Healthy Body

Global Health Habits Unveiled



Everything in moderation

The findings Out of all countries, France was the least likely to diet, with half claiming they had not dieted in the last five years. The French take an ‘everything in moderation’ approach. They tend not to diet, but will simply eat less.

The expert says: “The perspective taken by the French is an appealing one because this isn’t a ‘diet’ in the truest sense of the word, it’s simply about eating less and not making a big lifestyle change,” says Doctor Søren, head of clinic operations at Bupa Global (bupaglobal. com). “The best way to lose weight is to consume less energy than your body expends throughout the day. By reducing your calorie intake but maintaining your levels of activity, you’re likely to lose weight.”


Great Britain


Influenced by friends

The findings Juicing is the most popular diet in the UK, with many people being inspired by their friends’ dieting habits to try it. Over half of Brits have tried the juice diet to improve their health, with 34 percent feeling inspired to try it after seeing friends’ results.

The expert says: “Communicating with a friend who is going through the same thing as you can help motivate you to stay on track, set realistic goals and encourage you to combine healthy eating with fun exercise,” advises Dr Søren. “Juicing can be a great way to get more fruit and vegetables into your diet, but it’s worth remembering that the real value of fruit and vegetables is in the fibre they contain, so make sure to invest in a blender that breaks down the fibres so you can drink those, too. Removing them will leave behind the juice only, which can be high in sugar and low on genuine nutrients.”




Back to basics

The findings In Egypt, people mainly stay in top form by making healthy homemade food and eating more fruits and vegetables. They go back to basics by cutting out processed food and upping the home-cooked meals, as they can control what goes into them.

The expert says: “Having healthy, home cooking, as opposed to lots of processed foods, is a good approach to a balanced diet,” explains Dr Søren. “Processed foods tend to be high in calories, sugars, fats, salt and carbohydrates, which can make you lethargic, as well as lead to weight gain. Cooking healthy meals at home means you can avoid processed ingredients and you have control over portion sizes, whereas some preprepared meals encourage you to eat more than you need to feel full. There is also an important social element in home cooking, where the family can get together, meaning that family recipes and tips can be shared with future generations.”


United Arab Emirates


Exclusion diets

The findings In the UAE, people may exclude certain foods from their diet in order to be healthier. The UAE was the most likely country to limit dairy intake, with 26 percent doing so and 31 percent switching to vegetarian meals.

The expert says: “Unless it’s for a specific medical reason, eliminating an entire food group doesn’t have health benefits,” says Dr Søren. “We need a variety of nutrients to function properly, and each food group can be a vital source of fuel for. For instance, your brain needs glucose (from carbohydrates) to function. Cutting out food groups can also make you have a restrictive attitude towards food, which affects your mentality towards eating.”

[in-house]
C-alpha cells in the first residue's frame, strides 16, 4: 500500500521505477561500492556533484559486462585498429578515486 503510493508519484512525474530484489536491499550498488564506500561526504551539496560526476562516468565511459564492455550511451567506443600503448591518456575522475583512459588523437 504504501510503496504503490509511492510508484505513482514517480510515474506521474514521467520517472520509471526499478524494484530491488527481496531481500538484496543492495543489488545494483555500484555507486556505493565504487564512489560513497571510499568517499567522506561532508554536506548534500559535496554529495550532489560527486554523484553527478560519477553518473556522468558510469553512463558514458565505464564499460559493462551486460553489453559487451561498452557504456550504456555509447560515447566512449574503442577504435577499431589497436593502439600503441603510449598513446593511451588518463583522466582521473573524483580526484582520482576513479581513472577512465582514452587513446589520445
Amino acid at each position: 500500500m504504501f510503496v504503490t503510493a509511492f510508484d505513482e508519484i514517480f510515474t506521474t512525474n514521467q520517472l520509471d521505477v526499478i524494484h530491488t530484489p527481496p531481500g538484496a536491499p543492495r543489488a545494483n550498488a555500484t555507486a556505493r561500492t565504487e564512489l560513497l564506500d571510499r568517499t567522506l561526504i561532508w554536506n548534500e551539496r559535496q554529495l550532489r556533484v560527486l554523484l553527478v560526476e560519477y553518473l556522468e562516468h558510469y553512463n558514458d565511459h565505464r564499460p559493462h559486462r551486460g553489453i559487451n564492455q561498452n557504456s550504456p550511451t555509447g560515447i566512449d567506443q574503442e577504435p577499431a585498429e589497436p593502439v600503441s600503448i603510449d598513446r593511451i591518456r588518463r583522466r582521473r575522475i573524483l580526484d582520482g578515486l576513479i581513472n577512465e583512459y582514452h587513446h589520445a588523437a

The findings Americans are most likely to reach for supplements to improve their health and wellbeing, in addition to cutting back or changing what they eat and drink. Out of all the countries surveyed, the US respondents were most likely to take vitamins, with 58 percent admitting to doing so to stay healthy, and least likely to eat more fruit and veg.

The expert says: “While supplements can be beneficial – for example, vegetarians and vegans can find it difficult to get sufficient Vitamin B12 from their diet – in general it’s far better to get nutrients through whole foods, as the body is better able to absorb them,” recommends Dr Søren. “While they’re convenient, vitamin supplements cannot replace a balanced diet and active lifestyle, and anyone looking to lose weight or improve their health should instead look to reduce the calories they consume overall and eat more natural foods such as fresh (unsweetened and unprocessed) fruit and vegetables.”




Have a detox

The findings In China, the health conscious may go on a detox diet to improve their wellbeing. Research shows that this was the most popular diet in China, with 34 percent of respondents having done a detox that lasted between one to four weeks.

The expert says: “Drinking lots of water is a popular theme when talking about weight loss, as not only does more liquid keep you hydrated, but it can also make you feel less hungry and therefore reduce the number of calories you’re likely to consume,” explains Dr Søren. “In China, puerh tea is a type of black tea that devotees claim aids weight loss, as well as lowering blood sugar and blood triglycerides. While detox products have enjoyed a surge in popularity, it can be dangerous to suddenly and dramatically alter what you consume, and anyone considering a detox approach should consult a health professional to ensure they’re not putting themselves at risk.”


3 top tips


Learn to cook

Avoid processed and ready meals, instead opt for home-cooked meals so you can keep an eye on exactly what goes into them.


Don’t rely on supps

Aim to get your RDA of vitamins and minerals from food, where possible. However, those on a vegan or vegetarian diet may need support.


Buy a juicer

If you want to try juicing, opt for vegetable-based smoothies to gain the benefits of fibre. Fruit can be high in naturally occurring sugars.


Health & Wellbeing